So why did he get relegated to the back of the line so quickly? It’s all about competition. While Britton struggled in 2012, Chris Tillman asserted himself as a solid Major League pitcher, Jason Hammel had an unlikely and shirt-lived renaissance, import Wei-Yin Chen lived up to expectations, and Miguel Gonzalez came from nowhere to take a slot in the rotation. Arrieta wasn’t great, but he was good enough to take the last spot for most of the season.
In that respect, Britton faces a tougher challenge in 2014. The Orioles’ rotation candidates are stronger and deeper than they have been in a long time, and the team is going to look for more than a few wins from every member of their rotation. Not only will Britton have to post the best season of his career by a wide margin to be competitive, he’ll have to best a number of talented pitchers as well.
Zach Britton as a Reliever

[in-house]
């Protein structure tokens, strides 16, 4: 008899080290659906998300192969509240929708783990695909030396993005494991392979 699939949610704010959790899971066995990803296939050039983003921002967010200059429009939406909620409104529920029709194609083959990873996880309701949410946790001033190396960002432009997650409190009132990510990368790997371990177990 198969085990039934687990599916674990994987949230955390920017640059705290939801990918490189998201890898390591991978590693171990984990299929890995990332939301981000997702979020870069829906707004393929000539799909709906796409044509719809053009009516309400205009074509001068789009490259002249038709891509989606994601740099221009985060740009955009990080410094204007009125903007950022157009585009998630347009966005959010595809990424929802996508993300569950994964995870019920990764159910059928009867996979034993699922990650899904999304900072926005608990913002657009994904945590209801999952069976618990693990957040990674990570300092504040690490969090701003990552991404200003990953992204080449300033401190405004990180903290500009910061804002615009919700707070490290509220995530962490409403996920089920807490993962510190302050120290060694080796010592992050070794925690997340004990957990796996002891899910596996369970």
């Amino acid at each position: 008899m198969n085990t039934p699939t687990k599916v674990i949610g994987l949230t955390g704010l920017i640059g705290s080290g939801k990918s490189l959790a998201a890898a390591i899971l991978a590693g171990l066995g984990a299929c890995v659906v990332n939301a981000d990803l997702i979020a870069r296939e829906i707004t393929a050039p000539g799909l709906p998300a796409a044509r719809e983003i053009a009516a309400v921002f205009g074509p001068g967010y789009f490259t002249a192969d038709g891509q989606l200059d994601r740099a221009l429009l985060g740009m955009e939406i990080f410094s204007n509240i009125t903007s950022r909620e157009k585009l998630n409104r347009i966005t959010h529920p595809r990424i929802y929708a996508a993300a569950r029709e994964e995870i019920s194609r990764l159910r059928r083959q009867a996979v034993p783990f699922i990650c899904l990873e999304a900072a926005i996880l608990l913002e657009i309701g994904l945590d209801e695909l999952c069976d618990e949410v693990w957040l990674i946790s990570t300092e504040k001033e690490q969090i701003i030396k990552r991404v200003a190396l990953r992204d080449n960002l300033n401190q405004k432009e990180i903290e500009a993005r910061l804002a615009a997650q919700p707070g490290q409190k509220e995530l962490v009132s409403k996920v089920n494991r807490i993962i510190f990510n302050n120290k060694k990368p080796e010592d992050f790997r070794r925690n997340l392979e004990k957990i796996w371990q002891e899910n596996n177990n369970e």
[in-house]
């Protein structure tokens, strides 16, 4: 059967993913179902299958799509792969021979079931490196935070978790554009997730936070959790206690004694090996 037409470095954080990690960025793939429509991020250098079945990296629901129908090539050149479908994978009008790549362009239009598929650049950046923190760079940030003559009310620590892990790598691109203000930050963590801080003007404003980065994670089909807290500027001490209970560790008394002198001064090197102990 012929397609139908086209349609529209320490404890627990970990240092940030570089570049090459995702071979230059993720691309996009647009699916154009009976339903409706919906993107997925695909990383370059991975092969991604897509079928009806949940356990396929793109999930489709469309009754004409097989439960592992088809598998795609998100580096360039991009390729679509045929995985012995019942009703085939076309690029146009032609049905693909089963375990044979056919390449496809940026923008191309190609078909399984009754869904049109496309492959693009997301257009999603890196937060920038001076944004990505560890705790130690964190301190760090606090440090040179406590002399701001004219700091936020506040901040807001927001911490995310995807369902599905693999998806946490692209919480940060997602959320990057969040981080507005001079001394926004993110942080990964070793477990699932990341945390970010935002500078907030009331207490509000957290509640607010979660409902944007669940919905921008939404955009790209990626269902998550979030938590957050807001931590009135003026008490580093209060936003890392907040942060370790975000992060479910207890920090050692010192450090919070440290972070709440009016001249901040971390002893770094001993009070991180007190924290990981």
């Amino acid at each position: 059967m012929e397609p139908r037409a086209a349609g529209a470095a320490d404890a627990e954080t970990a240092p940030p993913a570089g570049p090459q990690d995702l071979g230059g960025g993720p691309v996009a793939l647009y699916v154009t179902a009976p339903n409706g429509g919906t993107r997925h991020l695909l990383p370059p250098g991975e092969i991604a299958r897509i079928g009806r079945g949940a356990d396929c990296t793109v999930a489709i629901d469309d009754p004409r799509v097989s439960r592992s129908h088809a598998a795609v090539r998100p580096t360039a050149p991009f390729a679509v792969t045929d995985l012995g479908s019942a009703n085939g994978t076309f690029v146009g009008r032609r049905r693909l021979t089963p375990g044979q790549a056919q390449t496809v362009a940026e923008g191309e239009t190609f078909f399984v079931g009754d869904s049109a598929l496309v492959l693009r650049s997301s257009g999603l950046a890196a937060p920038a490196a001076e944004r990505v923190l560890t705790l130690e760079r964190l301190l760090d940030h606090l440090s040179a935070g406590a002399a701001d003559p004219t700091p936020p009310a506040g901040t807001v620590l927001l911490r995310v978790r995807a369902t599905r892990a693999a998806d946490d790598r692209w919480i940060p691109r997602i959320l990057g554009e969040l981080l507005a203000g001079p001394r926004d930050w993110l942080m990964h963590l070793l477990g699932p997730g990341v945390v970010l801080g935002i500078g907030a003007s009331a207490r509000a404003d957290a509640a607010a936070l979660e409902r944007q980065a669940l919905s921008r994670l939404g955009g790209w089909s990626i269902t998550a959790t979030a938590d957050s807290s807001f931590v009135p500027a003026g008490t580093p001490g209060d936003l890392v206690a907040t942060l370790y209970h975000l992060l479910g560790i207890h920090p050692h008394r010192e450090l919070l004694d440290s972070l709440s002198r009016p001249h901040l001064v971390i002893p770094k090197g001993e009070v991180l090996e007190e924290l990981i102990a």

Zach Britton already figures to at least be in the Orioles bullpen, since the team likely doesn’t want to give up their player on waivers. There, he’ll join lefties Brian Matusz and TJ McFarland, the first of whom is a LOOGY (assuming he doesn’t earn a rotation spot this spring) and the second of whom is a mop-up guy slated to take the mound when one of the two teams playing is up by a lot. Troy Patton will be serving a 25-game suspension before returning as another lefty, and Mike Belfiore and Johan Santana will be competing for a bullpen spot with the edge among those two likely going to Santana. That’s a crowded pool of lefties fighting for space in an already tight bullpen. It’s doubtful that Matusz is discarded, and McFarland is a cheap way to save arms, though he does have an option now that he’s been on the Orioles roster for a full season. Patton is unlikely to be a demotion candidate as well. After Patton returns, the bullpen will be set on lefties. If Britton doesn’t earn a rotation spot, it’s hard to fit him in anywhere.